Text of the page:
In the midst of an Iowa trip, former Vice President Mike Pence told the press Wednesday he will “fight” a subpoena from Justice Department special counsel Jack Smith requesting documents related to former President Donald Trump’s actions surrounding Jan. 6.

Pence said he believed the subpoena, which also requires him to testify before a grand jury, is “unconstitutional.” “No vice president has ever been subject to a subpoena to testify about the president with whom they served,” Pence said.

Pence recently published a book recounting some of his discussions with Trump leading up to Jan. 6 and his role as vice president in the congressional certification of the 2020 presidential election results. The former president requested Pence reject votes from a number of states. But Pence chose to preside over the certification proceedings, as prescribed by the U.S. Constitution.

Pence was subpoenaed by Smith last week, according to NBC News. Attorney General Merrick Garland appointed Smith to lead the investigation of Trump’s handling of classified documents and his role in the Capitol riot.

“We’re prepared to take this fight into the court, and if need be take it to the Supreme Court,” Pence told reporters. While he said he expects Trump to fight the subpoena as well on executive privilege grounds, he indicated his strategy is different.

“My fight is on the separation of powers,” Pence said. He said that on Jan. 6 he was fulfilling his constitutional duty, not as member of the executive branch, but as a member of the legislative branch in his capacity as president of the Senate. He said that this affords him the same constitutional “speech or debate” clause protections extended to members of Congress.

The purpose of the clause, found in Article 1, section 6, is to reassure members of Congress that anything they say in the halls of Congress cannot implicate them in legal proceedings. The courts have interpreted the language broadly, even including congressional staff activity.

Pence’s legal strategy has been called “novel” but “plausible” by Mark Rozell at George Mason University. “It is one of these constitutionally gray areas in which there could reasonably be different interpretations of the vice president’s role,” Rozell told the Wall Street Journal.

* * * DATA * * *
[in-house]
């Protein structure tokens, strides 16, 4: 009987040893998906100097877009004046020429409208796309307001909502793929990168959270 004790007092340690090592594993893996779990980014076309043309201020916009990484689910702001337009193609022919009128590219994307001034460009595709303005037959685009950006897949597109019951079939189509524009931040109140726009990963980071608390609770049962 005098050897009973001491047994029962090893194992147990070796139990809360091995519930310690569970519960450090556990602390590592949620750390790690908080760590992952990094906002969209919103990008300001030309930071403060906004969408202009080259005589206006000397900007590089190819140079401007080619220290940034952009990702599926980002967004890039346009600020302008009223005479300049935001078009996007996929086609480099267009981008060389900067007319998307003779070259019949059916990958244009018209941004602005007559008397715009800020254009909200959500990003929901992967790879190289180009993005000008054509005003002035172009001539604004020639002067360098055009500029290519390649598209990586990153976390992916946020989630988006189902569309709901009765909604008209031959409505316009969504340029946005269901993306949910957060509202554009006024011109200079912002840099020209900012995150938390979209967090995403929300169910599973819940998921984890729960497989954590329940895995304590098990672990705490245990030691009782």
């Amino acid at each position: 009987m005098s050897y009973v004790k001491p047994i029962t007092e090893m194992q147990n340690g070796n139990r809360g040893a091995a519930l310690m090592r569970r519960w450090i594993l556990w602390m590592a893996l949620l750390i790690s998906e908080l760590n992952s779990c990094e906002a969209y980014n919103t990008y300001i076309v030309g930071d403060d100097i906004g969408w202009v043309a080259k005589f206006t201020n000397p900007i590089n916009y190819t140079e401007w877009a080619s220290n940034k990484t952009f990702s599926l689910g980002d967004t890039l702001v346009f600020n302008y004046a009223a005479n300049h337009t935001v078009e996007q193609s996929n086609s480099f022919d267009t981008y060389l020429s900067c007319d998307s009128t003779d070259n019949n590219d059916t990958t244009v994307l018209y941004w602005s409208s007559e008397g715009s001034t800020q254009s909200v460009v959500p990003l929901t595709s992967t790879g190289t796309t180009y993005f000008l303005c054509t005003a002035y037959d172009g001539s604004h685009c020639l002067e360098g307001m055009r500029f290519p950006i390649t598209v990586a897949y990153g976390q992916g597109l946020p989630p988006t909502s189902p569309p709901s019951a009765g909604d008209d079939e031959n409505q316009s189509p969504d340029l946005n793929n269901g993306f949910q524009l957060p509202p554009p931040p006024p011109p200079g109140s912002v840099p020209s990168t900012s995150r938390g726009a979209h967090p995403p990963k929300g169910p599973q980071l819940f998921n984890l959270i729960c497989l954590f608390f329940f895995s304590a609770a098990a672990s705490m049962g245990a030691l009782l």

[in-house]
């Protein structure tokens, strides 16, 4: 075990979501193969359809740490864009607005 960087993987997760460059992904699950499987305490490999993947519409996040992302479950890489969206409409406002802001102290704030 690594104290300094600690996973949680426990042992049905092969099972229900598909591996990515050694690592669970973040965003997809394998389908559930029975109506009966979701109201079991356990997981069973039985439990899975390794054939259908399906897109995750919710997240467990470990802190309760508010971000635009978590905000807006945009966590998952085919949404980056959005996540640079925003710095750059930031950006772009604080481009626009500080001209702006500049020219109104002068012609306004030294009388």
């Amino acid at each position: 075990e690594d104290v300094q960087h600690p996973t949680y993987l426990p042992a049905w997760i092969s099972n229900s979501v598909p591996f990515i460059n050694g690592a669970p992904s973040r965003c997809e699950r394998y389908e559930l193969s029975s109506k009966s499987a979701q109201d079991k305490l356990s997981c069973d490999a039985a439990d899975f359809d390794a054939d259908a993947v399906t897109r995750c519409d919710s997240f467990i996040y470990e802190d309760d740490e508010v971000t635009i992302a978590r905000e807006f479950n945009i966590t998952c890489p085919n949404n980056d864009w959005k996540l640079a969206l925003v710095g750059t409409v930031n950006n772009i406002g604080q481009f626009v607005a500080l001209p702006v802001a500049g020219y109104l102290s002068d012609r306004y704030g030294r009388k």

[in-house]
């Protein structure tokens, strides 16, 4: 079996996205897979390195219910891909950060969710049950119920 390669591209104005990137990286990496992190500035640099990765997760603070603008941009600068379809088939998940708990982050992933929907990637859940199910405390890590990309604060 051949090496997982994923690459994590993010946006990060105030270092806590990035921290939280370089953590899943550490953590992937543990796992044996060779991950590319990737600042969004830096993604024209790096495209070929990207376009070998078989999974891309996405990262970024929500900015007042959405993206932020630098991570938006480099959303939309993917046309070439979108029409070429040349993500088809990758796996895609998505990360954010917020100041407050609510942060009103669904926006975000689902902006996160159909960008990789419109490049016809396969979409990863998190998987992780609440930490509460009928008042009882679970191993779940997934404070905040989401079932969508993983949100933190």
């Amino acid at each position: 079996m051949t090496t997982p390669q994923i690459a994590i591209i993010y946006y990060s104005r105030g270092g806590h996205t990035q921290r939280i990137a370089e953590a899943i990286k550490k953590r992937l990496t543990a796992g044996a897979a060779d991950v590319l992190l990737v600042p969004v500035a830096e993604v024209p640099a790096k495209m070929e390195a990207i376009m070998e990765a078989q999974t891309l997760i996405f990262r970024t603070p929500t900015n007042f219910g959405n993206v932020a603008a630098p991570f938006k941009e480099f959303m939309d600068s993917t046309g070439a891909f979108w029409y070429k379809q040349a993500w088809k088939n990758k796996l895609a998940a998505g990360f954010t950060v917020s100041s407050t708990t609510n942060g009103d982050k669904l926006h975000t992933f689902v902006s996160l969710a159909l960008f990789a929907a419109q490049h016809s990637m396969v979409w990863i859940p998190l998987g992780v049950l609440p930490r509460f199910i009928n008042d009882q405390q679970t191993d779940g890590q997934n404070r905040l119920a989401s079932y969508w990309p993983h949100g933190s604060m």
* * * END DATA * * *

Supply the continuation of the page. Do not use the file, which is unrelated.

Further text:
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If the courts find, as Pence claims, that he was acting in his legislative role as president of the Senate, then compelling his compliance to a subpoena would likely violate separation of powers between the legislative, executive and judicial branches of the federal government.

“My fight against the DOJ subpoena, very simply, is on defending the prerogatives that I had as president of the Senate to preside over the joint session of Congress on January 6th,” he said.

Politico reported that during Pence’s comments Wednesday to reporters he reiterated that Trump’s “reckless” rhetoric on Jan. 6 was “wrong” and that it endangered him and his family.

Pence is considering a 2024 campaign for president, potentially challenging his former boss directly for the GOP presidential nomination. Last year he was asked if he’d support Trump in 2024.

“Well, there might be somebody else I’d prefer more,” he told the crowd.

Pence said he would take the holidays to talk with his family about what he wants to do. “We’ll be thinking about the future — ours and the nation’s, and I’ll keep you posted,” he said last year.

His activity in Iowa this week rallying conservatives around “parental rights” suggests he is seriously considering a presidential bid. And if money is another indication, Pence’s think tank, Advancing American Freedom, is spending $1 million in digital, television and radio ads in the Hawkeye state, the first to vote next year in the GOP presidential primary.